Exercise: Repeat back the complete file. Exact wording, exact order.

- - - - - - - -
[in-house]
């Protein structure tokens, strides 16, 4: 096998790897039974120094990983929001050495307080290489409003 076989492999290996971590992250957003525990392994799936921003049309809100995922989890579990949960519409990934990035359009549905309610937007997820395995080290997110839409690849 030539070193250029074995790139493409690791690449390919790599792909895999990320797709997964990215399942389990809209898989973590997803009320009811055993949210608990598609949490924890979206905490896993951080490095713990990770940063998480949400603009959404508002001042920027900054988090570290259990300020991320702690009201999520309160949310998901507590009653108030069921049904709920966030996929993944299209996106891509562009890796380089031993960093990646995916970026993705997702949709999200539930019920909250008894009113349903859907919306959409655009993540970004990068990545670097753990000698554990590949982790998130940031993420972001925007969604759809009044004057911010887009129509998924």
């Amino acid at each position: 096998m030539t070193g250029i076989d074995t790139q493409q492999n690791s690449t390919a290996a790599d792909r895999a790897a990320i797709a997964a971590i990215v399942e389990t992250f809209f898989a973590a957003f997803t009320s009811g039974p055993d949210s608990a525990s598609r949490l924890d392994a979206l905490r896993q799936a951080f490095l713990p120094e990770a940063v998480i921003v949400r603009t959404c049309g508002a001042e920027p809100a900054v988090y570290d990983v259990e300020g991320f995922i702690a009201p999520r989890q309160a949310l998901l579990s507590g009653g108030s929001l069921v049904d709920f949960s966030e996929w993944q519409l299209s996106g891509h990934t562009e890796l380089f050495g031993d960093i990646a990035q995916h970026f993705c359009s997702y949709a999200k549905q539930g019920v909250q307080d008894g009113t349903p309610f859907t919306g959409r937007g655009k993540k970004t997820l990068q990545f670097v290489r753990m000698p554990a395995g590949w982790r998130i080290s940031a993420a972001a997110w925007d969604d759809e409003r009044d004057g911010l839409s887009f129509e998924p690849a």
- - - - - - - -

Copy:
[in-house]
């Protein structure tokens, strides 16, 4: 096998790897039974120094990983929001050495307080290489409003 076989492999290996971590992250957003525990392994799936921003049309809100995922989890579990949960519409990934990035359009549905309610937007997820395995080290997110839409690849 030539070193250029074995790139493409690791690449390919790599792909895999990320797709997964990215399942389990809209898989973590997803009320009811055993949210608990598609949490924890979206905490896993951080490095713990990770940063998480949400603009959404508002001042920027900054988090570290259990300020991320702690009201999520309160949310998901507590009653108030069921049904709920966030996929993944299209996106891509562009890796380089031993960093990646995916970026993705997702949709999200539930019920909250008894009113349903859907919306959409655009993540970004990068990545670097753990000698554990590949982790998130940031993420972001925007969604759809009044004057911010887009129509998924």
């Amino acid at each position: 096998m030539t070193g250029i076989d074995t790139q493409q492999n690791s690449t390919a290996a790599d792909r895999a790897a990320i797709a997964a971590i990215v399942e389990t992250f809209f898989a973590a957003f997803t009320s009811g039974p055993d949210s608990a525990s598609r949490l924890d392994a979206l905490r896993q799936a951080f490095l713990p120094e990770a940063v998480i921003v949400r603009t959404c049309g508002a001042e920027p809100a900054v988090y570290d990983v259990e300020g991320f995922i702690a009201p999520r989890q309160a949310l998901l579990s507590g009653g108030s929001l069921v049904d709920f949960s966030e996929w993944q519409l299209s996106g891509h990934t562009e890796l380089f050495g031993d960093i990646a990035q995916h970026f993705c359009s997702y949709a999200k549905q539930g019920v909250q307080d008894g009113t349903p309610f859907t919306g959409r937007g655009k993540k970004t997820l990068q990545f670097v290489r753990m000698p554990a395995g590949w982790r998130i080290s940031a993420a972001a997110w925007d969604d759809e409003r009044d004057g911010l839409s887009f129509e998924p690849a």